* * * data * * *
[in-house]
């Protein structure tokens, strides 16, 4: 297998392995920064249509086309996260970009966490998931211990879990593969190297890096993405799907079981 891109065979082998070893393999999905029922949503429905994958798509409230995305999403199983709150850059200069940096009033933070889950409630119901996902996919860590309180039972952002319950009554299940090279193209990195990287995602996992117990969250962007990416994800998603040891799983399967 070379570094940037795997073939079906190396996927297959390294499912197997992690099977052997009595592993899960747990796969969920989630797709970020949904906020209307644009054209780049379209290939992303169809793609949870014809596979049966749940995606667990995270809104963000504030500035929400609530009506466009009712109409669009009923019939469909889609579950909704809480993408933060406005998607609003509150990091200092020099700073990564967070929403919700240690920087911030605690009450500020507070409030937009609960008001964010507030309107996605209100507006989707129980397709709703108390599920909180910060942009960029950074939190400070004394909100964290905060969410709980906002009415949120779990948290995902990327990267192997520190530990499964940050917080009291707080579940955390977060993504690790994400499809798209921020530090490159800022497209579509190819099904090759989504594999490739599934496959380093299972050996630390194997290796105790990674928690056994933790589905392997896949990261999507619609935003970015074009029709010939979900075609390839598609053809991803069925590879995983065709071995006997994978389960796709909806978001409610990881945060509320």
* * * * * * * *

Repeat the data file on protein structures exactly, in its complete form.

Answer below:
[in-house]
């Protein structure tokens, strides 16, 4: 297998392995920064249509086309996260970009966490998931211990879990593969190297890096993405799907079981 891109065979082998070893393999999905029922949503429905994958798509409230995305999403199983709150850059200069940096009033933070889950409630119901996902996919860590309180039972952002319950009554299940090279193209990195990287995602996992117990969250962007990416994800998603040891799983399967 070379570094940037795997073939079906190396996927297959390294499912197997992690099977052997009595592993899960747990796969969920989630797709970020949904906020209307644009054209780049379209290939992303169809793609949870014809596979049966749940995606667990995270809104963000504030500035929400609530009506466009009712109409669009009923019939469909889609579950909704809480993408933060406005998607609003509150990091200092020099700073990564967070929403919700240690920087911030605690009450500020507070409030937009609960008001964010507030309107996605209100507006989707129980397709709703108390599920909180910060942009960029950074939190400070004394909100964290905060969410709980906002009415949120779990948290995902990327990267192997520190530990499964940050917080009291707080579940955390977060993504690790994400499809798209921020530090490159800022497209579509190819099904090759989504594999490739599934496959380093299972050996630390194997290796105790990674928690056994933790589905392997896949990261999507619609935003970015074009029709010939979900075609390839598609053809991803069925590879995983065709071995006997994978389960796709909806978001409610990881945060509320």